The Joy Cannot Be Manufactured
When parents divorce, issues of custody and parenting time must be resolved. Most courts base their decisions on a “best interests of the child” standard. It is generally believed that it is in the best interests of the children for divorced parents to co-parent. They should make decisions regarding the children together. Even though they are no longer living together, they should still parent in the same way they parented their children when they were still married. But that idealizes that intact family.
Even parents in the most functional families don’t make daily parenting decisions together. Certainly the stay-at-home mom or dad is more likely to decide which extracurricular activity the children participate in. The other parent doesn’t usually get involved unless there are major health, social or scheduling concerns. Married parents may disagree about major issues too, such as how a child handles being bullied. And even the most functional families often have to juggle time spent with both sides of the extended family.
Birthday parties are a great example. Extended families do not always celebrate children’s birthdays together. Schedules are complicated. Grandparents, aunts and uncles don’t always live nearby. Perhaps there are personality conflicts. Maybe her mother doesn’t like his mother or sisters-in-law don’t get along. The reality is that children in intact families might have more than one birthday party. One with their friends and perhaps one with each side of the extended family.
Being intact doesn’t always mean everyone gets together and gets along for every celebratory event. So why do court personnel expect this when a couple divorces? It is because they have an idealized notion of how an intact family interacts, and how the divorced couple should interact. The word “should” can be very dangerous in a divorce, especially if the divorce is high-conflict. It is a word that denies reality.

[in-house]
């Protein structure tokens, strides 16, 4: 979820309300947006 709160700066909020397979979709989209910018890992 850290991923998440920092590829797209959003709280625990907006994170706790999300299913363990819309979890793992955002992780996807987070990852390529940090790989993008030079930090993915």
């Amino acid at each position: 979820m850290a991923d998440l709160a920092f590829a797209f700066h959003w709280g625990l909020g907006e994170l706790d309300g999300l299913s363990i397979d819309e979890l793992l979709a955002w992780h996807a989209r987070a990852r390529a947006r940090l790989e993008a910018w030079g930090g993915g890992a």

In high-conflict divorces, the reality is that the parents do not get along. They fight and the conflict is ongoing. That is, it may continue for years. This feud impacts the extended family as well, since parents and siblings take sides to support their blood-relative. No one gets along so why should the objective be that they all celebrate a child’s birthday together? Even if they are polite to one another, the undertones of hostility reverberate and the children notice. Studies show that even infants are sensitive to the moods of their caretakers. The radar of toddlers and teens is even stronger.
The goal of having parents in high-conflict divorces co-parent and celebrate their child’s birthday together, is misguided. There will be no genuine happiness and the children will know. They will feel uncomfortable at best; confused, ashamed, angry or depressed at worst. And encouraging hostile adults to celebrate together risks generating even more hostility, because the more opportunities angry parents have to interact, the more opportunities they have to generate conflict.
It is not in the best interests of a child to force his angry parents to plan a party or to celebrate together, even if those parents are polite and non-confrontational at the time. If they don’t want to be together, the joy cannot be manufactured. And even if they were still married, there is no guarantee everyone would have been celebrating together anyway.
It is better for a child to experience genuine happiness separately with mom and dad, than to force him to endure the undercurrents of hostility. And what child would say “no” to two parties anyway?